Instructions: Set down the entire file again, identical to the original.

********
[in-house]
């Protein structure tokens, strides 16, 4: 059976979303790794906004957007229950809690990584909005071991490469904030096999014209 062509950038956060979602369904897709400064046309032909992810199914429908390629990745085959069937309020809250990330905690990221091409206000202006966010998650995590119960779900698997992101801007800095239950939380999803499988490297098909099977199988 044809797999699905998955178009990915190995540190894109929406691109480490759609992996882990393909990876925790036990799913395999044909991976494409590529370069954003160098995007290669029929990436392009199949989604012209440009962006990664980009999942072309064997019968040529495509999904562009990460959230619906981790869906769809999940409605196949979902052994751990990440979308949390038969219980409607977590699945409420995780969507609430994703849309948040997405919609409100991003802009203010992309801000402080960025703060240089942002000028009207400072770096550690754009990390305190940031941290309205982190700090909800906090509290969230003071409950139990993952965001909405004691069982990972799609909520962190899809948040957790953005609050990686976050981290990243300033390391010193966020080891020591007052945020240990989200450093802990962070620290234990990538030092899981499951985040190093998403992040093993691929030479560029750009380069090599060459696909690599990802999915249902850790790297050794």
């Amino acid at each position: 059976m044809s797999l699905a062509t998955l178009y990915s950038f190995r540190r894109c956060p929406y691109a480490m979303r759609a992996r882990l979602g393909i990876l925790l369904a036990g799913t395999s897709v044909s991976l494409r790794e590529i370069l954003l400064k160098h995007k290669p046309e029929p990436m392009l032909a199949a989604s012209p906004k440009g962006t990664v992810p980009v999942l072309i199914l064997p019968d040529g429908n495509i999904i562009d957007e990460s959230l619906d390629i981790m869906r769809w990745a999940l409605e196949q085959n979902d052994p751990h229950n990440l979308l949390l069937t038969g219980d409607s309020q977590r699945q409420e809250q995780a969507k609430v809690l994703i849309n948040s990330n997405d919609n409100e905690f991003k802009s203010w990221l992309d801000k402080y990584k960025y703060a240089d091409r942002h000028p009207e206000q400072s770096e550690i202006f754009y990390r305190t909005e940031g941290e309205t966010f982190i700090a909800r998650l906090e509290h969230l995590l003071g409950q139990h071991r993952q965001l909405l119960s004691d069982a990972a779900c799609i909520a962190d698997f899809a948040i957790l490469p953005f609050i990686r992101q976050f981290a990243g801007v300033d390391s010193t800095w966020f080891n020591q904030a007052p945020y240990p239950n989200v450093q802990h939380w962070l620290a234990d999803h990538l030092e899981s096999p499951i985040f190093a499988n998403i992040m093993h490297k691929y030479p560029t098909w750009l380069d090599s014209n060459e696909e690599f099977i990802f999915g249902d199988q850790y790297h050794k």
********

[in-house]
């Protein structure tokens, strides 16, 4: 059976979303790794906004957007229950809690990584909005071991490469904030096999014209 062509950038956060979602369904897709400064046309032909992810199914429908390629990745085959069937309020809250990330905690990221091409206000202006966010998650995590119960779900698997992101801007800095239950939380999803499988490297098909099977199988 044809797999699905998955178009990915190995540190894109929406691109480490759609992996882990393909990876925790036990799913395999044909991976494409590529370069954003160098995007290669029929990436392009199949989604012209440009962006990664980009999942072309064997019968040529495509999904562009990460959230619906981790869906769809999940409605196949979902052994751990990440979308949390038969219980409607977590699945409420995780969507609430994703849309948040997405919609409100991003802009203010992309801000402080960025703060240089942002000028009207400072770096550690754009990390305190940031941290309205982190700090909800906090509290969230003071409950139990993952965001909405004691069982990972799609909520962190899809948040957790953005609050990686976050981290990243300033390391010193966020080891020591007052945020240990989200450093802990962070620290234990990538030092899981499951985040190093998403992040093993691929030479560029750009380069090599060459696909690599990802999915249902850790790297050794």
């Amino acid at each position: 059976m044809s797999l699905a062509t998955l178009y990915s950038f190995r540190r894109c956060p929406y691109a480490m979303r759609a992996r882990l979602g393909i990876l925790l369904a036990g799913t395999s897709v044909s991976l494409r790794e590529i370069l954003l400064k160098h995007k290669p046309e029929p990436m392009l032909a199949a989604s012209p906004k440009g962006t990664v992810p980009v999942l072309i199914l064997p019968d040529g429908n495509i999904i562009d957007e990460s959230l619906d390629i981790m869906r769809w990745a999940l409605e196949q085959n979902d052994p751990h229950n990440l979308l949390l069937t038969g219980d409607s309020q977590r699945q409420e809250q995780a969507k609430v809690l994703i849309n948040s990330n997405d919609n409100e905690f991003k802009s203010w990221l992309d801000k402080y990584k960025y703060a240089d091409r942002h000028p009207e206000q400072s770096e550690i202006f754009y990390r305190t909005e940031g941290e309205t966010f982190i700090a909800r998650l906090e509290h969230l995590l003071g409950q139990h071991r993952q965001l909405l119960s004691d069982a990972a779900c799609i909520a962190d698997f899809a948040i957790l490469p953005f609050i990686r992101q976050f981290a990243g801007v300033d390391s010193t800095w966020f080891n020591q904030a007052p945020y240990p239950n989200v450093q802990h939380w962070l620290a234990d999803h990538l030092e899981s096999p499951i985040f190093a499988n998403i992040m093993h490297k691929y030479p560029t098909w750009l380069d090599s014209n060459e696909e690599f099977i990802f999915g249902d199988q850790y790297h050794k």